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Discuss Thinnest substrate to tile too in the Tiling Forum area at

  1. Rod Evans

    Rod Evans Active Member

    Hello All,

    First post and hope you can help...

    I'm looking to have a combination of Tiles and LVT layed in a kitchen at the same time as we do some resto work on the Gfloor of our old place to accommodate my other half's developing medical challenges, which will need level mobility friendly flooring.

    We are looking to raise some rooms by approx 130mm to meet others but there are limits in how much we can raise the Kitchen floor.

    And to make it more complicated we are installing UFH (wet) so we can have unrestricted ability to lay out the rooms for all eventualities. The kitchen will have UFH fitted between joists in the kitchen with spreader plates.

    I was intending to lift the existing solid pine floor install the UFH, then lay 18mm T&G boards directly to joists and then LVT planks....simple, and it keeps the floor height to approx 20mm above joists.

    Then my better half is contemplating ceramic tiles in the heavy wear places , basically in front of the wet areas of the kitchen, which would meet up with LVT tiles.

    Problem is that I think I need to allow 12mm for tiles and adhesive leaving approx 8mm of sub that enough?

    What do I use?...any other advice welcome.
  2. timeless john

    timeless john Moderator - trainee Staff Member Trusted Advisor Professional Tiler JOTM Winner Top Contributor

    North East England
    You’d be better off getting someone in to look at your intended alterations.
  3. Waluigi

    Waluigi Guest

    I would go for LVT throughout, no need to put ceramic tiles in certain areas, LVT is really hard wearing.
    • Agree Agree x 1
  4. Rod Evans

    Rod Evans Active Member

    Thanks Gents,

    I've got a guy coming over this week, and we've used him before so he's used to how my brain works!

    Agreed, LVT would be the best and easiest option but with my missus having the condition she has, and not complaining, I'd like to see if there's a way of giving her what she'd like really.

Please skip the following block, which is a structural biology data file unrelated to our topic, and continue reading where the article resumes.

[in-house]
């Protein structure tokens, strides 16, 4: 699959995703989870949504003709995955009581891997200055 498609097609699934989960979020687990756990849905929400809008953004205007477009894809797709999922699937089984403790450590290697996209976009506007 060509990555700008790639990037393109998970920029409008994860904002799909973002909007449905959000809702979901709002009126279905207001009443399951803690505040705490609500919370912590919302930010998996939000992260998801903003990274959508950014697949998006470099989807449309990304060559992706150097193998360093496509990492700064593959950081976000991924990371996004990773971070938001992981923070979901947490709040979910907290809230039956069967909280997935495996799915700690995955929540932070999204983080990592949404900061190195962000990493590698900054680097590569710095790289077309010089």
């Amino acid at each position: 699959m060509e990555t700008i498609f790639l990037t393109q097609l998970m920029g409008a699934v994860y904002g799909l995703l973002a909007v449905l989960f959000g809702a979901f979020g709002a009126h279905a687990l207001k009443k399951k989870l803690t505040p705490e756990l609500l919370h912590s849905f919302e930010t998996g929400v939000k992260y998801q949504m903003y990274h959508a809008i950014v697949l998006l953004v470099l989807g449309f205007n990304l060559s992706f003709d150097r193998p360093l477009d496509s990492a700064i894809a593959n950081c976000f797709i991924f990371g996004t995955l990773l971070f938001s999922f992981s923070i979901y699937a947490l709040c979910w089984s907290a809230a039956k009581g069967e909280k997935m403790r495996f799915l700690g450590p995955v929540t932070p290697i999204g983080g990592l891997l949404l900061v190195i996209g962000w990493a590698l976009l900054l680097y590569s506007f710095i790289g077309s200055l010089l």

I've got the room to go up another 10mm in the Kitchen but that would mean another 10mm eveywhere above the UFH resulting in the UFH not being as quick to temp as it would be with 18mm T&G.

    I kind of moved away from Chipboard and the 6mm of ply because it's the worst thermal option.
  5. Rod Evans

    Rod Evans Active Member

    Cheers fellas,

    Just found 18mm T&G ply at Arnold Laver @ £12.50 sqm....its a distance away to deliver (2hrs) but the closest I could get. They also do 22mm but its 30% you think I need the extra thickness for what I'm looking to do?
  6. pdc

    pdc Only a Handyman... Trusted Advisor Professional Tiler

    Why would it mean 10mm above? Is the UFH down already?
  7. Rod Evans

    Rod Evans Active Member

    My plan in two of the rooms is to rip out existing boards, install celotex between joists, then add the pre-routed UFH slabs, pipework and spreader plates and this all sites between and within the depth of the joists.
    Then I wanted to screw down 18mm of Ply to the joists as the structural floor, then add the LVT across the two rooms ...or maybe somehow combine with ceramic tiles in one of the rooms.
    Apparently PLY is much better at thermal transfer than Chipboard so I wanted to get the most efficient way of having the heat raise up through to the rooms.
    There is another small hallway that is tiled and is 10mm higher than the existing floor, and is an OK floor level change for my better half to cope with, so I was looking not to go up in height anymore than the 18mm of PLY to keep thermal transfer good.

    Hope that makes sense?!
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